Online poker will take center stage at the US Senate Committee on Indian Affairs scheduled for February 9. Oversight Hearing on the US Department of Justice Opinion on Internet Gaming: What’s At Stake for Tribes? will likely cover a lot of ground beyond just Indian-related issues and will be closely watched throughout the gaming world.

What’s is at Stake

When the Department of Justice (DOJ) backed away from its hard line enforcement of the Federal Wire Act last year, it did so without a lot of explanation. One of the big questions in this multi-billion dollar equation is what role do American Indian gaming interests have the process?

Whether Indian tribes are impacted negatively by online gambling or profit handsomely is a multi-million dollar question. Some of the larger tribes, like the Mohegan in Connecticut, have come out in favor of online gaming because they’ve got the resources to manage and maintain a major igaming operation. But not every Indian tribe is in favor of online gambling.

Smaller tribes like the Tulalip in Washington State are however, expressing some concern over legalized online gambling. Their main concerns are that online gaming would take a chunk out of their land based business.

Protecting Interests

If any of this sounds familiar it’s probably because many of these issues were addressed last November when this same committee took up the issue of online gaming and tribal casinos last year. That hearing, titled Oversight Hearing on the Future of Internet Gaming: What’s at Stake for Tribes? included testimony from Mohegan Tribe Chairman Bruce Bozsum.

At that time, Bozsum left no doubts about how he thought tribes would participate in legal online gaming. Bozsum wants tribal gaming revenues to remain tax exempt, and also wants to limit the geographic restrictions on players.

Should the states get the jump on the Feds when it comes to legalization, Bozsum should be in luck. Recently, Connecticut Governer Dannell Malloy said legal online gaming was, “inevitable.” It’s not surprising that Malloy would land in the pro-gaming camp, given the fact Foxwoods generates over $200 million annually for the state.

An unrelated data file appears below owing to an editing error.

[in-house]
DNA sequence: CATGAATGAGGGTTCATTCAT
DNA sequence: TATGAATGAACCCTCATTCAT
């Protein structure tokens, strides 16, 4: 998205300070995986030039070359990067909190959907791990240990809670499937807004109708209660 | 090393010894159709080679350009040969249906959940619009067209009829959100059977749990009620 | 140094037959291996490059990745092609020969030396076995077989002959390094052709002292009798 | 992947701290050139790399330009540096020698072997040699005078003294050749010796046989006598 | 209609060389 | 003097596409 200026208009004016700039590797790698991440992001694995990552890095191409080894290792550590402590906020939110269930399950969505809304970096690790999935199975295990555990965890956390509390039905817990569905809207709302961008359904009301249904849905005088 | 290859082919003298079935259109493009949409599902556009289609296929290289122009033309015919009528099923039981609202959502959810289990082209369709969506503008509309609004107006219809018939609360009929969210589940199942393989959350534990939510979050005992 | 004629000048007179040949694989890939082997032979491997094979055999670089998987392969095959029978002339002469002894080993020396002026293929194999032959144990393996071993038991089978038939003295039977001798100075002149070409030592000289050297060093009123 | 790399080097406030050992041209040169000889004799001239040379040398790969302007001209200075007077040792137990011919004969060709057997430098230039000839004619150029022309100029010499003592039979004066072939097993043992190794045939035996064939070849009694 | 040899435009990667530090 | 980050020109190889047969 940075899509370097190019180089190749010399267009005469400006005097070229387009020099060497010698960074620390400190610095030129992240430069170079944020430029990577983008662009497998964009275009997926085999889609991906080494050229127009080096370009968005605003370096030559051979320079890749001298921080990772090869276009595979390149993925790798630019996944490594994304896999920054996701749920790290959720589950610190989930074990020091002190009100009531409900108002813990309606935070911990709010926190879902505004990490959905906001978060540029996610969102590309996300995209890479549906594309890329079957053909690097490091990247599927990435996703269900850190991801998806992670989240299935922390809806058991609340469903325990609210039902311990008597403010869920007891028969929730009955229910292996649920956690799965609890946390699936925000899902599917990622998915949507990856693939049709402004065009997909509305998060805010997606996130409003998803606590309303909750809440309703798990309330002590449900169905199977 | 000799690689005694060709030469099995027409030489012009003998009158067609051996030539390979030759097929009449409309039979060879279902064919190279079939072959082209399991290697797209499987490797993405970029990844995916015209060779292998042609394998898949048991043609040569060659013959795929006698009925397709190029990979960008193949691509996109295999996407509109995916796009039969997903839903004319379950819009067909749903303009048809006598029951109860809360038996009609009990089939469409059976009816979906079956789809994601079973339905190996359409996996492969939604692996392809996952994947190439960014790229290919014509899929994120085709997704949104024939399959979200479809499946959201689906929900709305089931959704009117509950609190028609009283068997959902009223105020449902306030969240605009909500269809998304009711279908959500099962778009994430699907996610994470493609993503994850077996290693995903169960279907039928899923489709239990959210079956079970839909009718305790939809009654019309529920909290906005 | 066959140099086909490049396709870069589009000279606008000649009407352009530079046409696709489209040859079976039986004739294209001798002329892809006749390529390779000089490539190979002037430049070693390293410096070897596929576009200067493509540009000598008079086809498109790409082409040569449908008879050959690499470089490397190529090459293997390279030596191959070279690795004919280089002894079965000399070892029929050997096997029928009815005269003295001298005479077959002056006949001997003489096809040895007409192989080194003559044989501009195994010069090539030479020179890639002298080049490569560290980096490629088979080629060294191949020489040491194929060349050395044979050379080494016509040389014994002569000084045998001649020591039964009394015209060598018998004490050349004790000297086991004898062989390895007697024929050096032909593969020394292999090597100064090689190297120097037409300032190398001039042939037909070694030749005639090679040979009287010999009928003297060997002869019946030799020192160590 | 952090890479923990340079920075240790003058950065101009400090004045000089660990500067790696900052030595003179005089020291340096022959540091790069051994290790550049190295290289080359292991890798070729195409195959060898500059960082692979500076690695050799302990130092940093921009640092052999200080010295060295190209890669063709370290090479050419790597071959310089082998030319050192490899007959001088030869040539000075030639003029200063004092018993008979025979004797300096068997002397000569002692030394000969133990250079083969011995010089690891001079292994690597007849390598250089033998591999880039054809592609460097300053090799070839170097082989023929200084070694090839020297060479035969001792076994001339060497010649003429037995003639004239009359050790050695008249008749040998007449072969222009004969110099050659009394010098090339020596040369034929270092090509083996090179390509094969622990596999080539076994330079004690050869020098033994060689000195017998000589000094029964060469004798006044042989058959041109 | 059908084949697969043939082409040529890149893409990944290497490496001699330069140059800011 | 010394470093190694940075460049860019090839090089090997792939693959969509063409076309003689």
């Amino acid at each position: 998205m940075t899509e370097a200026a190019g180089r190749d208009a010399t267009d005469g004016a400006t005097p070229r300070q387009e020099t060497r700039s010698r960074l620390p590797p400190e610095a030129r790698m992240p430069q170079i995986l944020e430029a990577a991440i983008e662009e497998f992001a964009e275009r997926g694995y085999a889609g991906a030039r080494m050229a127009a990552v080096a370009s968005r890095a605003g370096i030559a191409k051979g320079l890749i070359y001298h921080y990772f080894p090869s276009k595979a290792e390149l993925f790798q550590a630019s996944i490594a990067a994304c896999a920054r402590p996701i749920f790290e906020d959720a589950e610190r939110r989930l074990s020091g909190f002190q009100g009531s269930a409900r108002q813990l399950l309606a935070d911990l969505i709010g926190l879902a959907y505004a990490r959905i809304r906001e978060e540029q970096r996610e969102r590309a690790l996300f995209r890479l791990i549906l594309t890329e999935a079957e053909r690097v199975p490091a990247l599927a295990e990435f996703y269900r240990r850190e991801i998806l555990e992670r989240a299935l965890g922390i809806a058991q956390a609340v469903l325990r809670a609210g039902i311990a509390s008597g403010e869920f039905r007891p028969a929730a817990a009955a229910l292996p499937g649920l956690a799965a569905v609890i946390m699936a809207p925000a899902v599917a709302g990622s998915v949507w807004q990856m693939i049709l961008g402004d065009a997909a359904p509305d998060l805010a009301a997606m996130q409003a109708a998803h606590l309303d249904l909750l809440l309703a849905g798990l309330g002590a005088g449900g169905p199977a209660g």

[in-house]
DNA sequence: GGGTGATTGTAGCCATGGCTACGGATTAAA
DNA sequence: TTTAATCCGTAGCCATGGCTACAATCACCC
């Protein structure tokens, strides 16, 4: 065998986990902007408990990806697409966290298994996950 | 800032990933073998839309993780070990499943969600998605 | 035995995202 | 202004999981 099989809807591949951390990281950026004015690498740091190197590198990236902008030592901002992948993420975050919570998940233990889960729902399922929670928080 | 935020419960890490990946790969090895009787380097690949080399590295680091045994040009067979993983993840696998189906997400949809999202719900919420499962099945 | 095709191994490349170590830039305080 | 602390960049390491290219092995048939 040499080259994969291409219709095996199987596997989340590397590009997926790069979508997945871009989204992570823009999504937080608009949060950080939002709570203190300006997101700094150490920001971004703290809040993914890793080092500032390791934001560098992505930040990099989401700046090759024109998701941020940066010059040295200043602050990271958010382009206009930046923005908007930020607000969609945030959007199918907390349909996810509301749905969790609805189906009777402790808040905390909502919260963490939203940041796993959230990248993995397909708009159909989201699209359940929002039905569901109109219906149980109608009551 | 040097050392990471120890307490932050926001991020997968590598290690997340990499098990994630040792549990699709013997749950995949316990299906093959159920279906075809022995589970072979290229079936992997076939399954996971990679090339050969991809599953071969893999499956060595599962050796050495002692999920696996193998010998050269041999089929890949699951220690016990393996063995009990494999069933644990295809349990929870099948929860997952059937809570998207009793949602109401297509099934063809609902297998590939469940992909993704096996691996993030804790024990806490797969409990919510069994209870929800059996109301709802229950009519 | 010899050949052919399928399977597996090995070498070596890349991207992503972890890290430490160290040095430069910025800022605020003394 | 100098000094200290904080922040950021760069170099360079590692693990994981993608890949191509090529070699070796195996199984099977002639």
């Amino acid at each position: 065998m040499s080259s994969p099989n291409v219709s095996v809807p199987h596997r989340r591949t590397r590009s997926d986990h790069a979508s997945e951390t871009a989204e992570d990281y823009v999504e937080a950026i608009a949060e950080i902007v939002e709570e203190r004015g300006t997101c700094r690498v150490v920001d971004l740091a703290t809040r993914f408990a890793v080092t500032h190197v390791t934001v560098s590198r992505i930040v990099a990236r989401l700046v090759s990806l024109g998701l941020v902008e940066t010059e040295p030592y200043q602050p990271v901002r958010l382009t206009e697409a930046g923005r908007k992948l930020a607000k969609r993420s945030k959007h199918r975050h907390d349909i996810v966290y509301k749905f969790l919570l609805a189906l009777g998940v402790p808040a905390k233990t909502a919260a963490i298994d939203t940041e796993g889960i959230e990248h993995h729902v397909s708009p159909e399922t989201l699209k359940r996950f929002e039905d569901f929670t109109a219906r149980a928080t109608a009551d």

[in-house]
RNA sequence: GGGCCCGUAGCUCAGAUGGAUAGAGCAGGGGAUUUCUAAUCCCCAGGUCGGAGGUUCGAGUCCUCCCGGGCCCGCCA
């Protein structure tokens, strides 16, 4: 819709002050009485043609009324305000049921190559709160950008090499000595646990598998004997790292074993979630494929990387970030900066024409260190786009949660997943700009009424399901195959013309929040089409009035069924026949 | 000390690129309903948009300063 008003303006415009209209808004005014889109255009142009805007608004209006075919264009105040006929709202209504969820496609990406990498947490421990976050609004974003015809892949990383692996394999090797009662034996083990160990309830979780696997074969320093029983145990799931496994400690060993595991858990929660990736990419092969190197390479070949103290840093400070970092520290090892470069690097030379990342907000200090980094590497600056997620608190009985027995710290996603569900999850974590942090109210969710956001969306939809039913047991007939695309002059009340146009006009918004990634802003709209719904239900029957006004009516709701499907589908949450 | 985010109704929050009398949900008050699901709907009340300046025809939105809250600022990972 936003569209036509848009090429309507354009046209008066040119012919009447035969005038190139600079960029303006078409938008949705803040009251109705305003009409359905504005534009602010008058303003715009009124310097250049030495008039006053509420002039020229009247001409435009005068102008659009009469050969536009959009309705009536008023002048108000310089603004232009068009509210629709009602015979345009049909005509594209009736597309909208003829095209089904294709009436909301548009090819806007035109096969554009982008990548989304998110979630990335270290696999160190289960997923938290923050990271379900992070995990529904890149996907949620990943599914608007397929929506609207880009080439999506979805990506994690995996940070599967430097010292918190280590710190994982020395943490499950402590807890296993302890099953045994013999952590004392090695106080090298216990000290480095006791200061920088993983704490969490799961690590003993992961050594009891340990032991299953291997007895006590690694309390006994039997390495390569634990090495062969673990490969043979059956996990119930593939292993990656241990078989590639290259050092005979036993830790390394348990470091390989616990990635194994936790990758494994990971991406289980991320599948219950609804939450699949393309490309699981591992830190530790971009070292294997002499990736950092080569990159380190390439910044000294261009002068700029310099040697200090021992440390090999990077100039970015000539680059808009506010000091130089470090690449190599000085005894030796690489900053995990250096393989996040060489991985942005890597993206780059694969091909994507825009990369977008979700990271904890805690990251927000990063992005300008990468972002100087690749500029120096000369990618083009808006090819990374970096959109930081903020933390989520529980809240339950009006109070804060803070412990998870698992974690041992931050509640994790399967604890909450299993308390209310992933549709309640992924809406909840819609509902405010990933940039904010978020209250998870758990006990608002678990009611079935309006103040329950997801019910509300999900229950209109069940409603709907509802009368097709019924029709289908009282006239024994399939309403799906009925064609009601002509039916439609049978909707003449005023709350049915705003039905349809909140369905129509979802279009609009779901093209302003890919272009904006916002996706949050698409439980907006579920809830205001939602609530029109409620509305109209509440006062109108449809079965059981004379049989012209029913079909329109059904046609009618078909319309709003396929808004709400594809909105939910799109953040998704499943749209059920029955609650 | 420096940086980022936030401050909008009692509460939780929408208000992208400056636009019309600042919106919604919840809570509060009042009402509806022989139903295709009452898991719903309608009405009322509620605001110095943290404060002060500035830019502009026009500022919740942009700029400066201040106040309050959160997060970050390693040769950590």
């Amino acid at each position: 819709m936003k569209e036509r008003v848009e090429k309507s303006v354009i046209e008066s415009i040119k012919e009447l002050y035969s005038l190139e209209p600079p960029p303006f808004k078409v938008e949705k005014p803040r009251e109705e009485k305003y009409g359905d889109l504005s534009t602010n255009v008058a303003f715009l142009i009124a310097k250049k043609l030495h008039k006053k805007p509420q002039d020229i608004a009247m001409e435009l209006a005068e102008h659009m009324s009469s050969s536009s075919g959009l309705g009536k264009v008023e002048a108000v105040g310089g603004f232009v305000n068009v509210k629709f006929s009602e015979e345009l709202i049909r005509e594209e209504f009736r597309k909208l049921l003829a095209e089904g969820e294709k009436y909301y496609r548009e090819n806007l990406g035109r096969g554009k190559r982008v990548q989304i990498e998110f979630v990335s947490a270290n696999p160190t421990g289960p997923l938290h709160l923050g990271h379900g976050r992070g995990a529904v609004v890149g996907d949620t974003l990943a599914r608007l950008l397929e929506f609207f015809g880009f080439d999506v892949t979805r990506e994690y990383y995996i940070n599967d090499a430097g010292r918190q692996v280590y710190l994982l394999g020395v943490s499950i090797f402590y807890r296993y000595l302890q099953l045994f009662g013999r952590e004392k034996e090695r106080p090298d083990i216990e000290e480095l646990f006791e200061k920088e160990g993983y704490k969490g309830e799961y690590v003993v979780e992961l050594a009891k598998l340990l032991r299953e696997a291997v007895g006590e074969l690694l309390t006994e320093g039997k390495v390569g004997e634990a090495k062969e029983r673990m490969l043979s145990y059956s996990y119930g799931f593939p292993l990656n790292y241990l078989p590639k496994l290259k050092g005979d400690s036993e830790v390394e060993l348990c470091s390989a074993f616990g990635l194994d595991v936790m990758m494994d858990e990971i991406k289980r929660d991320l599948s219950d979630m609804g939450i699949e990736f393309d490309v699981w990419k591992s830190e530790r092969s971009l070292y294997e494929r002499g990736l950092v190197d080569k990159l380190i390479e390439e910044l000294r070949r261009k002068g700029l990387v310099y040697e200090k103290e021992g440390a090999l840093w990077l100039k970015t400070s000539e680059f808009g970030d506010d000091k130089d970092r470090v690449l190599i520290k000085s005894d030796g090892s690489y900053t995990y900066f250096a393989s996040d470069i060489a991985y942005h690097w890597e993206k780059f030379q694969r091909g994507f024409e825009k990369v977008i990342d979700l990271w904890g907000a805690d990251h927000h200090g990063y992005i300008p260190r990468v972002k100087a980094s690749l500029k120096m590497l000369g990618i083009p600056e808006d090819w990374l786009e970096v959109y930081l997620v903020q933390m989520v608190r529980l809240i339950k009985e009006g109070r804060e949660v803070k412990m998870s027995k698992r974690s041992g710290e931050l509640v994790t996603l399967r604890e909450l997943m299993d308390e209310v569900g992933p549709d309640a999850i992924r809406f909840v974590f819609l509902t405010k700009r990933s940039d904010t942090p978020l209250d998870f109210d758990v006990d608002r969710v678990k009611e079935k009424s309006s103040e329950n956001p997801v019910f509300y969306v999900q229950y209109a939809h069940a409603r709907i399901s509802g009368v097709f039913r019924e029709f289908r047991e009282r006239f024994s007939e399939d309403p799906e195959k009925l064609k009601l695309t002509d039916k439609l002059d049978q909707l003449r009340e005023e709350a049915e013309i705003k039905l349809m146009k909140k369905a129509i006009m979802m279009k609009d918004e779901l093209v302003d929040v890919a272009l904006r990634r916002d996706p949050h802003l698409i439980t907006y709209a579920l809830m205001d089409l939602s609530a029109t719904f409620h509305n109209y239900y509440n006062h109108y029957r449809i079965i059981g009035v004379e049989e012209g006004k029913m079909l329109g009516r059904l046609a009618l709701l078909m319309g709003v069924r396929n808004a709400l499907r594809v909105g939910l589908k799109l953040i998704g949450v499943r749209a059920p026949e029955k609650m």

It’s safe to say that in most states, Indian tribes are not keen on the idea of competing with large domestic, and foreign, gaming companies for gambling dollars. And in some state, like Florida, the question of whether that competition is legal at all is in question.

Recommended reading: Bigger Goals Emerge for Indian Tribes Fighting for Online Poker Regulation in California

Set to Testify

There’s no final word on who will be testifying at the hearing, but a few names pop into mind immediately. Of course Bozsum is an obvious choice and so is former US Senator, and current Poker Players Association President, Alfonose D’Amoto.

Given that the hearing is addressing the Department of Justice interpretation of the Wire Act, the questions of taxation and player geography will likely take center stage. There’s still plenty of discussion about whether or not out players will be able to participate in online poker outside of their home states.

Big Picture

Next week’s hearings are just another piece in a puzzle that’s still got plenty of pieces left to play. While most gaming companies and casino interests are proceeding as if legalized online poker is a sure thing, there are still plenty of x factors that could complicate matters considerably including:

  • Will online gaming be regulated by State or Federal law?
  • Which games will be legalized? Poker seems a given, but what about table games?
  • How will sports betting play into legalization questions? The State of New Jersey has made it clear that they’re going to challenge the Federal ban on sports betting, which is the only part of the Wire Act the DOJ said applied to Internet gambling.
  • Player locations. If the Feds take the lead, player location won’t be as big an issue. But if the state’s lead the way, there’s the potential to see a mishmash of very confusing regulations.


Look for full coverage of the hearing from CAP next week.

What role do you think Indian gaming interests will take in the legalization debate? Let us know in our Online Gaming Laws and Regulations forum.

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